Tigers optimistic top pick Torkelson will thrive at 3B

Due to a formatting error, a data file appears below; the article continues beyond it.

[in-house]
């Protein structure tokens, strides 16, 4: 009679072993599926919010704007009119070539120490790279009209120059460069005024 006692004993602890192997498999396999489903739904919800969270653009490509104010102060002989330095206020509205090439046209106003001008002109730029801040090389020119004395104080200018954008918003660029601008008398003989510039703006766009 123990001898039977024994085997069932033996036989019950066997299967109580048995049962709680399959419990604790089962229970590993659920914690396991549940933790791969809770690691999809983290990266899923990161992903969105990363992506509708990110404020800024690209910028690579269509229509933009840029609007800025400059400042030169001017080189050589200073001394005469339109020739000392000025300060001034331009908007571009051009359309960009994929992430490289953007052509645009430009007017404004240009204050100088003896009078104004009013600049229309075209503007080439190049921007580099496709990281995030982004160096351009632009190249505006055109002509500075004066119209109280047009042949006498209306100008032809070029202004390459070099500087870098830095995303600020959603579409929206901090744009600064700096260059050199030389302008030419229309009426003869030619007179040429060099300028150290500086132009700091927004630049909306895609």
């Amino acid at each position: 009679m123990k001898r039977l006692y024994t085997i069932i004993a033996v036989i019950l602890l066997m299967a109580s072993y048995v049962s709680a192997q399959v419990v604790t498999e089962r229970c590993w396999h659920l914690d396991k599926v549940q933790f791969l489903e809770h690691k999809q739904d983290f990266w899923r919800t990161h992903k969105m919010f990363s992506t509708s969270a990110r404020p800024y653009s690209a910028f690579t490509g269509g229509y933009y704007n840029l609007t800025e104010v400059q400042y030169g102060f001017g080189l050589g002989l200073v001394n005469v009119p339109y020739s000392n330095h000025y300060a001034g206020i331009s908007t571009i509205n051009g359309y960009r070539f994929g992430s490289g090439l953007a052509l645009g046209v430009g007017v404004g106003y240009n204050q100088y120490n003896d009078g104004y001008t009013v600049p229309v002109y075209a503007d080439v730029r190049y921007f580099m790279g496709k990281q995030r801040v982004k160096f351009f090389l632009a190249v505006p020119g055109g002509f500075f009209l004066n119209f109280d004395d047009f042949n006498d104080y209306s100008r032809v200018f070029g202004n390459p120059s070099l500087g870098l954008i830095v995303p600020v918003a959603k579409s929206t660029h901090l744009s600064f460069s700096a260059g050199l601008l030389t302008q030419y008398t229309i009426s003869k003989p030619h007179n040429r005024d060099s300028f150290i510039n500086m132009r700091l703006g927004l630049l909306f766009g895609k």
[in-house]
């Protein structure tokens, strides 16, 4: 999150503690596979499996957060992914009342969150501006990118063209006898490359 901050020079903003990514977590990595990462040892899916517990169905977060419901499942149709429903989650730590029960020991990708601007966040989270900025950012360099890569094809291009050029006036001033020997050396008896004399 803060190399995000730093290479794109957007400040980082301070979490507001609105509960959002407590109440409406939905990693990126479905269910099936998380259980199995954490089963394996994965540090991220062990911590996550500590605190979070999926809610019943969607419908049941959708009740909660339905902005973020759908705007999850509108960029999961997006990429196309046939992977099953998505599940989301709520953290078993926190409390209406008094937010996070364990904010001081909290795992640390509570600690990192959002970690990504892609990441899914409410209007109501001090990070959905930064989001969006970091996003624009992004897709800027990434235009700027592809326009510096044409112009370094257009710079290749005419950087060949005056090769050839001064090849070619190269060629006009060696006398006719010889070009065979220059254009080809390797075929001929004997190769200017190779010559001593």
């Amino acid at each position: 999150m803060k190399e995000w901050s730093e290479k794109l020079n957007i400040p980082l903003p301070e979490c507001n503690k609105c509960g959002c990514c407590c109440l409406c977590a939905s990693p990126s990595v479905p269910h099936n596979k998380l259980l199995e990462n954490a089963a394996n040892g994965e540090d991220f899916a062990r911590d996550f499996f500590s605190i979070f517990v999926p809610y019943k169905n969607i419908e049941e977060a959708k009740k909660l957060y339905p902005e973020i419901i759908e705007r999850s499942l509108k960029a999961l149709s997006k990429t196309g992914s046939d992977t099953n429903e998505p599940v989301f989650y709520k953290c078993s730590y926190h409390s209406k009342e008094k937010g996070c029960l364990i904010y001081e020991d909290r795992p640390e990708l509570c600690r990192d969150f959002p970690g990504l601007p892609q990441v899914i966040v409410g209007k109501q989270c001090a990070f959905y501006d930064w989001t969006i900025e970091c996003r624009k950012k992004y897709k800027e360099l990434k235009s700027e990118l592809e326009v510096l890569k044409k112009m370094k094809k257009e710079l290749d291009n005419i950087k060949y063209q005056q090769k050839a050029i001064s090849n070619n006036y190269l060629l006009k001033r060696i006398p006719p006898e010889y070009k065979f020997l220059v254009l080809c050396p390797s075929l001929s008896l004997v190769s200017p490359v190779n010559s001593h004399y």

The Detroit Tigers didn’t surprise anyone with the top selection in the annual June amateur baseball draft. They still found a way to toss in a curveball.When commissioner Rob Manfred announced Spencer Torkelson of Arizona State as the No. 1 pick in the draft, he listed him as a third baseman. That wasn’t a mistake.While Torkelson could have made history as the first college first baseman and the first right-handed-hitting first baseman to be chosen No. 1 overall, the Tigers want to move Torkelson to third base.”We know he can play first, but our scouts strongly feel that he can play third base,” Detroit general manager Al Avila said in an ESPN interview. “That’s our intent at this point.”Torkelson took it as a compliment that the Tigers believe he can play a more demanding position.”It shows the respect they have for me as an athlete,” he said in an MLB Network interview. “I think of myself as a baseball player. If you give me a bat, a ball and a glove, I’ll just run with it.”The Tigers didn’t make Torkelson the No. 1 pick because they believe he’ll become a quality third baseman. They took him ahead of every other eligible prospect because they desperately need to upgrade their anemic offense.Torkelson mashed 48 homers in 112 games during his first two seasons at Arizona State. He blasted six more in 17 games this year before the COVID-19 pandemic abruptly ended the college season. Pitchers and managers were so fearful of Torkelson’s power that he rarely saw a strike. He was walked 31 times in those 17 games.Overall, he hit .337 with a .729 slugging percentage and a .463 on-base percentage during his college career.”Spencer is exactly the type of player we hoped would be there for us with the top pick in this year’s draft,” said Scott Pleis, the Tigers’ director of amateur scouting. “He’s one of the most polished hitters we’ve seen in the draft for quite some time, showing plus-plus power and excellent plate discipline.”The Tigers didn’t have much of either skill in 2019, when they finished with the second-fewest homers in the majors and set a major league record by striking out 1,595 times.